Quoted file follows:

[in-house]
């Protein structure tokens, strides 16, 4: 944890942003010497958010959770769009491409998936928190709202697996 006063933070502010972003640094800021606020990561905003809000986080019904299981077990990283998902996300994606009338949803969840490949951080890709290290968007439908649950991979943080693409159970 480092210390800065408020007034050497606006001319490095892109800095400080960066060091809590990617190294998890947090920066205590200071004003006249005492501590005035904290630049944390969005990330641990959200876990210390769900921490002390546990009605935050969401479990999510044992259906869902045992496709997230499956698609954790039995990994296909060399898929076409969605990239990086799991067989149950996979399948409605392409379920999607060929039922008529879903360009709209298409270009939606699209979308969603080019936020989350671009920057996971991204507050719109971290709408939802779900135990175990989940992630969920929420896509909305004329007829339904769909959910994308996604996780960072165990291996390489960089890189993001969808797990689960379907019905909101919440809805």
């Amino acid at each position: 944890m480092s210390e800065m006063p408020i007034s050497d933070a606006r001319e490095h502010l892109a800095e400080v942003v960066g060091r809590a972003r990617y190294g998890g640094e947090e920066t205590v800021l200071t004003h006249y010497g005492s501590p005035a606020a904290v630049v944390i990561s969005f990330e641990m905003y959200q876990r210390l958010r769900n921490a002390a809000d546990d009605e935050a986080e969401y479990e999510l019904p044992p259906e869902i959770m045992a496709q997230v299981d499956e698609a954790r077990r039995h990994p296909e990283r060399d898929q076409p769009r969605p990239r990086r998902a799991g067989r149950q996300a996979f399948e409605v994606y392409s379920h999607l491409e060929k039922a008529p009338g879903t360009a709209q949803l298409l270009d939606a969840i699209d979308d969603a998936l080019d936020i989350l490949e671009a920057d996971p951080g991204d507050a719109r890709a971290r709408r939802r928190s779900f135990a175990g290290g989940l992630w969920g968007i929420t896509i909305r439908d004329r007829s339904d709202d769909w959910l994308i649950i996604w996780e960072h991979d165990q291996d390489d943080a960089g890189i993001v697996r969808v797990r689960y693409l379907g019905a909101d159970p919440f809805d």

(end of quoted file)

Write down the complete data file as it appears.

[in-house]
């Protein structure tokens, strides 16, 4: 944890942003010497958010959770769009491409998936928190709202697996 006063933070502010972003640094800021606020990561905003809000986080019904299981077990990283998902996300994606009338949803969840490949951080890709290290968007439908649950991979943080693409159970 480092210390800065408020007034050497606006001319490095892109800095400080960066060091809590990617190294998890947090920066205590200071004003006249005492501590005035904290630049944390969005990330641990959200876990210390769900921490002390546990009605935050969401479990999510044992259906869902045992496709997230499956698609954790039995990994296909060399898929076409969605990239990086799991067989149950996979399948409605392409379920999607060929039922008529879903360009709209298409270009939606699209979308969603080019936020989350671009920057996971991204507050719109971290709408939802779900135990175990989940992630969920929420896509909305004329007829339904769909959910994308996604996780960072165990291996390489960089890189993001969808797990689960379907019905909101919440809805």
């Amino acid at each position: 944890m480092s210390e800065m006063p408020i007034s050497d933070a606006r001319e490095h502010l892109a800095e400080v942003v960066g060091r809590a972003r990617y190294g998890g640094e947090e920066t205590v800021l200071t004003h006249y010497g005492s501590p005035a606020a904290v630049v944390i990561s969005f990330e641990m905003y959200q876990r210390l958010r769900n921490a002390a809000d546990d009605e935050a986080e969401y479990e999510l019904p044992p259906e869902i959770m045992a496709q997230v299981d499956e698609a954790r077990r039995h990994p296909e990283r060399d898929q076409p769009r969605p990239r990086r998902a799991g067989r149950q996300a996979f399948e409605v994606y392409s379920h999607l491409e060929k039922a008529p009338g879903t360009a709209q949803l298409l270009d939606a969840i699209d979308d969603a998936l080019d936020i989350l490949e671009a920057d996971p951080g991204d507050a719109r890709a971290r709408r939802r928190s779900f135990a175990g290290g989940l992630w969920g968007i929420t896509i909305r439908d004329r007829s339904d709202d769909w959910l994308i649950i996604w996780e960072h991979d165990q291996d390489d943080a960089g890189i993001v697996r969808v797990r689960y693409l379907g019905a909101d159970p919440f809805d």